MIA & Community

I’ve not been posting lately. E’s parents were in town, then we flew to Seattle for a dear friend’s wedding, this weekend was spent building raised beds for gardens and in the midst of that I’m writing about everything from methodology to Israelite religions and hope. We’re always dreaming, hoping for the future and trying to live well in the moment: whether there are children under foot in the kitchen at a friend’s or the sun is turning my skin to shades of pink while preparing to disappear for snow the next day.

In all this, I find more and more that community is important. Community, like missionality or incarnational ministry, has become this “in” word in the last several years. The strange thing is, there’s nothing sexy or exciting about how we do it, and how we find we need it more and more each passing day.

This weekend, E built raised beds out of huge logs of sweet smelling cedar. We were at our friends’ J&P with their little ones, three and 15 months. Another family had come as well and while the men were building 12x2x2 boxes, we sanded a table to be re-stained, talked about pregnancy and kept children away from saw blades and the little cliff at the edge of the yard. We will go over each week this summer and work with J&P in that garden, take dinner, play with their kids, send them away on much needed dates while we put the little ones to bed beneath summer stars. They apologize for having kids, for always needing us to come to them. We laugh and remind them that we love them and we love their children and this is just how family does things.

A friend at school has been going through a hard time, on an email I sent about class I told him I was thinking of him, that E and I were praying for him. He wrote back and told me no one has said that; they empathize in the moment and move on as soon as he’s disappeared from sight. I thought to myself that was the strangest thing I’d heard in a long time, that we can’t care well enough to think and pray for those who aren’t right in front of us.

Someone yesterday said they want to take me and E for a hike, then lunch. They want to talk with us and hear about our hard places, our edges that need smoothing, our holes that need filling. The amazing thing is that on Saturday, in the midst of scrubbing paint and varnish from the rounded edges of that now newly stained table, I had said to J that I want this same couple to walk with us, listen and speak to us.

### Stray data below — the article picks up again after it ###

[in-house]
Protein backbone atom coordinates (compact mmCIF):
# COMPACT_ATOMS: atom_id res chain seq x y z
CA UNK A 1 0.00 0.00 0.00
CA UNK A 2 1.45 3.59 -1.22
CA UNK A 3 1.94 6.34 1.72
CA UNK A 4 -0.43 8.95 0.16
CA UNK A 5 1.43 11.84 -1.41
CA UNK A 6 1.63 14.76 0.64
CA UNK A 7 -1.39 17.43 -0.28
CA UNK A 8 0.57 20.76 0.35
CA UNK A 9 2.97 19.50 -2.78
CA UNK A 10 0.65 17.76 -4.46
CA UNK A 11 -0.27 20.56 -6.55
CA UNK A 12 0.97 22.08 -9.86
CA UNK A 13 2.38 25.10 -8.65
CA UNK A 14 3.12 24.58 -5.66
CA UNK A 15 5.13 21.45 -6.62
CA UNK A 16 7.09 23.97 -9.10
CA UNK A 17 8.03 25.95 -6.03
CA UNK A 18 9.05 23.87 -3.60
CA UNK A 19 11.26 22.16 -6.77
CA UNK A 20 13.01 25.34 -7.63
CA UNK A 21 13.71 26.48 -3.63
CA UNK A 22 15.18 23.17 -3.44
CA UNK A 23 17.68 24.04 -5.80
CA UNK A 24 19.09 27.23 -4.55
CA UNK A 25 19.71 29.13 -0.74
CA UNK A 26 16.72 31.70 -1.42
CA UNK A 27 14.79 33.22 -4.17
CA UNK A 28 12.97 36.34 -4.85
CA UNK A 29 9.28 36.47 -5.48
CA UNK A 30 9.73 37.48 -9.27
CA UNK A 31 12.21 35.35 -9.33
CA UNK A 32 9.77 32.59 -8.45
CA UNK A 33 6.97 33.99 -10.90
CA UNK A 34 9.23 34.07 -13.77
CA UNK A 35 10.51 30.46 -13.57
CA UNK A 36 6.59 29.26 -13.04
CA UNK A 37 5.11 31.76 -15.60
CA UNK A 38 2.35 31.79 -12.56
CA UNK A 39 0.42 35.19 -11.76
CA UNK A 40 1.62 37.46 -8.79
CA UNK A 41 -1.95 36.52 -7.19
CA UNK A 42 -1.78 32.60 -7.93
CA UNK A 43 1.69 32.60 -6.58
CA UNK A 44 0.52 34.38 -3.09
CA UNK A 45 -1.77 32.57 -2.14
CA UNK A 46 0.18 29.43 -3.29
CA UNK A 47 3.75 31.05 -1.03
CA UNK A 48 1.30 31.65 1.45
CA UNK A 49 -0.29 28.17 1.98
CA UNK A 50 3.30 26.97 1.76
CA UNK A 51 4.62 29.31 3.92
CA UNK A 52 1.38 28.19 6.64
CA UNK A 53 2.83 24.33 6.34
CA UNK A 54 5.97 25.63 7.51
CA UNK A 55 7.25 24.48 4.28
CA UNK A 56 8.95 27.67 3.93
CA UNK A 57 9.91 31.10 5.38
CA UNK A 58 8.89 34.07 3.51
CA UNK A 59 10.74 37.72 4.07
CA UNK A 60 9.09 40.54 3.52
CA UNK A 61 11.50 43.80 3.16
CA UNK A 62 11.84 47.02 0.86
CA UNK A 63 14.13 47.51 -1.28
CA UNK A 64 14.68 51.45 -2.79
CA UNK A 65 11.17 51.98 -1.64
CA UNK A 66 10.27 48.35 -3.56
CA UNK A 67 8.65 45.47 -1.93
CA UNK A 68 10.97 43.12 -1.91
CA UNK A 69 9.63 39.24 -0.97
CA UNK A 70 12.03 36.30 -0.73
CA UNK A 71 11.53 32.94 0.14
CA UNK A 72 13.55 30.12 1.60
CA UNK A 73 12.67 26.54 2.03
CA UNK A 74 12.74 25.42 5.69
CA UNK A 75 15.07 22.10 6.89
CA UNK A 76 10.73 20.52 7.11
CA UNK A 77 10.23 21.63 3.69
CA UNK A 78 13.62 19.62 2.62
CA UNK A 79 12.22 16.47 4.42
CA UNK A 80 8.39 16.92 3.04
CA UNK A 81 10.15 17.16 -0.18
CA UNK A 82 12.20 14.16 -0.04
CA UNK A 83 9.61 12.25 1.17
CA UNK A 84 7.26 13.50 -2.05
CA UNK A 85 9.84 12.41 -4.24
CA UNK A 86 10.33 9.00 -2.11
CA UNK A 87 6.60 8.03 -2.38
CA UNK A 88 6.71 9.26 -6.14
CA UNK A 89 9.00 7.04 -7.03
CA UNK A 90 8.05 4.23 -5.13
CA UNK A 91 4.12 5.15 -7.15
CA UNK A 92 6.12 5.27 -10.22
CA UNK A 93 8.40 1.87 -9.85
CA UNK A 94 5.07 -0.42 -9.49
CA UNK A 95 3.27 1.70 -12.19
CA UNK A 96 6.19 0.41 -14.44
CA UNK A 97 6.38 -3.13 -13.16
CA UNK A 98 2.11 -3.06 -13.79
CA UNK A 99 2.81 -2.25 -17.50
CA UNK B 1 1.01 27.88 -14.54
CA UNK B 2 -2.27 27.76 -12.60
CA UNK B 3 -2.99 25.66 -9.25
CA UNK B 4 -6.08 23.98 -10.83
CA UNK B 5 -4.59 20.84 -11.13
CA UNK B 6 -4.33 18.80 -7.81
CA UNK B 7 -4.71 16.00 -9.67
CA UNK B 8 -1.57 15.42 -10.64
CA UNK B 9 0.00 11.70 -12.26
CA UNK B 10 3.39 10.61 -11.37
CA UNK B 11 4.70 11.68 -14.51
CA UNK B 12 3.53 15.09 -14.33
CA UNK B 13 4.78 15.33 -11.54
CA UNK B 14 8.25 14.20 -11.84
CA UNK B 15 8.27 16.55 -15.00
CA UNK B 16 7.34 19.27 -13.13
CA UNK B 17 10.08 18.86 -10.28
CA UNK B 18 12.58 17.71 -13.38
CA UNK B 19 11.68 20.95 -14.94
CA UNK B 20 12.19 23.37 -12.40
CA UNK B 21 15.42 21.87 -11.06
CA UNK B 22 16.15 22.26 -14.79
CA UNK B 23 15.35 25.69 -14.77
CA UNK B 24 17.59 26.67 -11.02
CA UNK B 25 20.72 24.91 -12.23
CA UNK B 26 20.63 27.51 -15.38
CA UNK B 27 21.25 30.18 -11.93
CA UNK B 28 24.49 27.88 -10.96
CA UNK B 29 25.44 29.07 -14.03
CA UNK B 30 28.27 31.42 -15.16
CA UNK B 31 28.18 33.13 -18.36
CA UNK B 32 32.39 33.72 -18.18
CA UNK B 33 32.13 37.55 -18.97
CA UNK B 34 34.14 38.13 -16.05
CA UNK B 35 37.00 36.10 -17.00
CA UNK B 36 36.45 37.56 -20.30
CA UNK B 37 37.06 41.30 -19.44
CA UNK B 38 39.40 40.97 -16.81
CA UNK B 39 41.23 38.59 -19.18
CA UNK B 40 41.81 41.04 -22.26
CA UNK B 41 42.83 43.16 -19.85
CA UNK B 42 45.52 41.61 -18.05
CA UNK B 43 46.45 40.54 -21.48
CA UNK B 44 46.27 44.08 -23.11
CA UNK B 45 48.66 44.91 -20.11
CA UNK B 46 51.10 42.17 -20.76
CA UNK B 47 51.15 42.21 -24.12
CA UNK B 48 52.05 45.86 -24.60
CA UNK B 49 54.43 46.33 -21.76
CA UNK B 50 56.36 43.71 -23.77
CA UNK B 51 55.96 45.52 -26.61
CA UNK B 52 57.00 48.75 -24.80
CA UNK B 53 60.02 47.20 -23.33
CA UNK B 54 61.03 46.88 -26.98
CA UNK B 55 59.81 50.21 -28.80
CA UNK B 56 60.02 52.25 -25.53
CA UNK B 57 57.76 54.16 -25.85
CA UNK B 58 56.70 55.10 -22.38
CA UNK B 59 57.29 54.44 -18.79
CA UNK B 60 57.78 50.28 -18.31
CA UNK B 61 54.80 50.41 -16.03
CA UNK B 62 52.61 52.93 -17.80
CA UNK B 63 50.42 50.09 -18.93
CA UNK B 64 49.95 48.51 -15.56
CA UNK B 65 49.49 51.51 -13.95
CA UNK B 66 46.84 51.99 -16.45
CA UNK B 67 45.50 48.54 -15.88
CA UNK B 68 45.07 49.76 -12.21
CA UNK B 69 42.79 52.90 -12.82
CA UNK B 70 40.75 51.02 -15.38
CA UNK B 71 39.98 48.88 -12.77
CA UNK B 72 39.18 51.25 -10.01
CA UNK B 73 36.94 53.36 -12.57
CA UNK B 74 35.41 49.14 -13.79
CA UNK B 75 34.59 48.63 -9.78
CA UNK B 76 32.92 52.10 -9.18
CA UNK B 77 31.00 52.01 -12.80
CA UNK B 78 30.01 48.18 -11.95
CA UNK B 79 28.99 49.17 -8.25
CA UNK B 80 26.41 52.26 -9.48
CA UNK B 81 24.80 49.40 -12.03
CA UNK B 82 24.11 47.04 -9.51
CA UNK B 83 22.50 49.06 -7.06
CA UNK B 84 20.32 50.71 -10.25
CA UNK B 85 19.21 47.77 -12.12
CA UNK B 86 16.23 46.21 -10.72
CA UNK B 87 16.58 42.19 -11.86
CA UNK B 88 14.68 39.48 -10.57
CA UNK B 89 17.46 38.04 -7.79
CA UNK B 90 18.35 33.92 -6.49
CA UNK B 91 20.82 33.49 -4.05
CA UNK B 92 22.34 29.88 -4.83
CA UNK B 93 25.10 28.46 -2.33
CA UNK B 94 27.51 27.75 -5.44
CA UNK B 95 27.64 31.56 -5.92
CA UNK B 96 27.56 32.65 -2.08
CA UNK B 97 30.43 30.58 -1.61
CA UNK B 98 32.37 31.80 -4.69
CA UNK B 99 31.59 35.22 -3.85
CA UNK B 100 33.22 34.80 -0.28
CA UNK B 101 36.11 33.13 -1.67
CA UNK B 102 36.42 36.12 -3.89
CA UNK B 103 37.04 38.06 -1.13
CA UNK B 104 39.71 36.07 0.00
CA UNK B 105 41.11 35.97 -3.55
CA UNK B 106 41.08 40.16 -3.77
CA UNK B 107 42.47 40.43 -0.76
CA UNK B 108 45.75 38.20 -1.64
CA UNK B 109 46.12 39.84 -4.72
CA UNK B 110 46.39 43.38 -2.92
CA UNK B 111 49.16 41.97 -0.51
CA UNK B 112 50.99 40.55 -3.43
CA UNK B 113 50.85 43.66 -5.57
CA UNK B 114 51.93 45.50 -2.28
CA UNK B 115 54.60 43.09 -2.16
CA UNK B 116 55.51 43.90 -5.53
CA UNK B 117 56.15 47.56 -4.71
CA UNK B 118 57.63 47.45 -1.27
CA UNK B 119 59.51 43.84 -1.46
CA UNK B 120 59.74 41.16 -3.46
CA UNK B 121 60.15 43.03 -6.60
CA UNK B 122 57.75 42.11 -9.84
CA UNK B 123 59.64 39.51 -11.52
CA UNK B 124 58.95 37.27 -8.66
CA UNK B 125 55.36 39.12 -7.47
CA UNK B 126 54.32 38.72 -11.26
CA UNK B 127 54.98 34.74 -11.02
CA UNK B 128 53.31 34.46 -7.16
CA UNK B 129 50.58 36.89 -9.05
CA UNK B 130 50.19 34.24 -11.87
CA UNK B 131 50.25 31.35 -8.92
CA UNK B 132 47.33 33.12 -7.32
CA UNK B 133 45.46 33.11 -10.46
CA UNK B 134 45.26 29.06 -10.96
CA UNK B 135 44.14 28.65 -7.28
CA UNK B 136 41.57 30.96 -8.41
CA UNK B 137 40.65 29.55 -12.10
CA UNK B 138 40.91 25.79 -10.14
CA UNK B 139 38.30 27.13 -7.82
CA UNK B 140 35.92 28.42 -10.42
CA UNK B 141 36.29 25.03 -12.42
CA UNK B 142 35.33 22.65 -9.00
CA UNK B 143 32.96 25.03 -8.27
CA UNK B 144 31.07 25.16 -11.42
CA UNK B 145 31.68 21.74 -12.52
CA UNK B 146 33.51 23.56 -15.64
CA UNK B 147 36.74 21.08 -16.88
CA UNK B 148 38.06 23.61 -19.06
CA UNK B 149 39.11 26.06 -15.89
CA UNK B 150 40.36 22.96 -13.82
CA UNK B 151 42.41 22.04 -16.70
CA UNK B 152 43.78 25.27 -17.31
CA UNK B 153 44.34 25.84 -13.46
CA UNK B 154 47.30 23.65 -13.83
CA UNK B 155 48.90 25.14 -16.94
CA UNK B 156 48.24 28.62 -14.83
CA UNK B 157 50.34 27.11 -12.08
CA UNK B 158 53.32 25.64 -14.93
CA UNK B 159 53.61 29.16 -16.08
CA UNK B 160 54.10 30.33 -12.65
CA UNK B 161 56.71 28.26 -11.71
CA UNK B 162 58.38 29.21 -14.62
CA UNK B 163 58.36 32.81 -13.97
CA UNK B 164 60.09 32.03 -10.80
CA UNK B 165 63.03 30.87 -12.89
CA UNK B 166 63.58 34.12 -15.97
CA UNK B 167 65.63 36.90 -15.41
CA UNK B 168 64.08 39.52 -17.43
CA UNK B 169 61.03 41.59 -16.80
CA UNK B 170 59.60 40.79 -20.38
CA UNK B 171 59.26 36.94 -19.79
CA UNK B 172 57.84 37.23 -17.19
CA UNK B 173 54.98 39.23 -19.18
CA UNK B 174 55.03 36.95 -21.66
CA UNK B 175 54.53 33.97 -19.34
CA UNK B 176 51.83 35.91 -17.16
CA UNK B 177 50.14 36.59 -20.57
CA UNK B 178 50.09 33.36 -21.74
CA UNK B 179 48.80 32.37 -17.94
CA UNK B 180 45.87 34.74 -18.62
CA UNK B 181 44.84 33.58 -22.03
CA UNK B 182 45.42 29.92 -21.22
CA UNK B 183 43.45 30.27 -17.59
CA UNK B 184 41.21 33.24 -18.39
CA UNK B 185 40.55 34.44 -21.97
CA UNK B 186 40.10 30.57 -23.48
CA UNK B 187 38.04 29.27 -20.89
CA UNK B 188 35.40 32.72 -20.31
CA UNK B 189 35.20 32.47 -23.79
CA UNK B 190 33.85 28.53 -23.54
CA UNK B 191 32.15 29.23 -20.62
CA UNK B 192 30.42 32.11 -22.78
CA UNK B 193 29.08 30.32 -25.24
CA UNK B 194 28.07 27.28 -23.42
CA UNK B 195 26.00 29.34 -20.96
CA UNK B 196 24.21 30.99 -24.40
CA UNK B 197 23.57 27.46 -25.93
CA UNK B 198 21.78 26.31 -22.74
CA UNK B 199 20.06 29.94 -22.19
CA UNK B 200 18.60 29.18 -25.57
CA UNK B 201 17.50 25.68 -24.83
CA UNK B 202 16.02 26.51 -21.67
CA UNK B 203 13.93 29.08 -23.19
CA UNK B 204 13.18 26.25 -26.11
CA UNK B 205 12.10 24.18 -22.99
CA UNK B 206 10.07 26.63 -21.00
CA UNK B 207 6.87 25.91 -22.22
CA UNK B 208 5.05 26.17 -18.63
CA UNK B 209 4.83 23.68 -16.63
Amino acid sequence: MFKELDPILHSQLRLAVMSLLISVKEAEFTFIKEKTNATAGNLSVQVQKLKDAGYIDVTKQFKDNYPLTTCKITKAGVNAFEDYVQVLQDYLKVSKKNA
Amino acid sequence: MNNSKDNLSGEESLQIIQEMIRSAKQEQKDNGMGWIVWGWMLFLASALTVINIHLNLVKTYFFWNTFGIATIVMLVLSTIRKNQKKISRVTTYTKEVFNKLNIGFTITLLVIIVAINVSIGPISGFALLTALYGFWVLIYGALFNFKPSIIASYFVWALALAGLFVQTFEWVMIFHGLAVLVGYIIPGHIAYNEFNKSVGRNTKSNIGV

So, God answers prayers, yes.

But here there’s more than that. This is our little community: school, work, and a church we’ve left but from which we still have friends. It isn’t flashy, there’s not curriculum or structure. It happened around gardens that save money, enjoyment of nature and friends being honest about crummy times. It’s willingness to listen, to adjust plans, to play with small children and learning to love that we’re all in different stages, with different needs and different wisdom.

And as I live in it more, some days it feels like nothing has changed in 150 or 200 years. I said to J as we made lunch in the kitchen and the men were building in the hot sun that it reminded me of an old-fashioned barn raising — if only I’d brought an apple pie! We laughed and then I asked her questions that you can only ask a married woman and she smiled and listened and outside I know that P was reminding Ethan that marriage is good but hard and so worth it despite the upward climb past selfish tendencies and drowning sin.

And we need community. And it isn’t sexy or exciting. It’s dirty and messy and beautiful as we’re walking through life together. I know why it’s a big deal in the church today, in the post-modern west. But sometimes I wonder if in making it such a big deal we’ve lost the simplicity and ease with which we step into something that will take us for a fast and wild ride.

What are your thoughts on community? How do you create or find it? How do you maintain it? What sacrifices come with keeping community? How does your community and family help you and yours?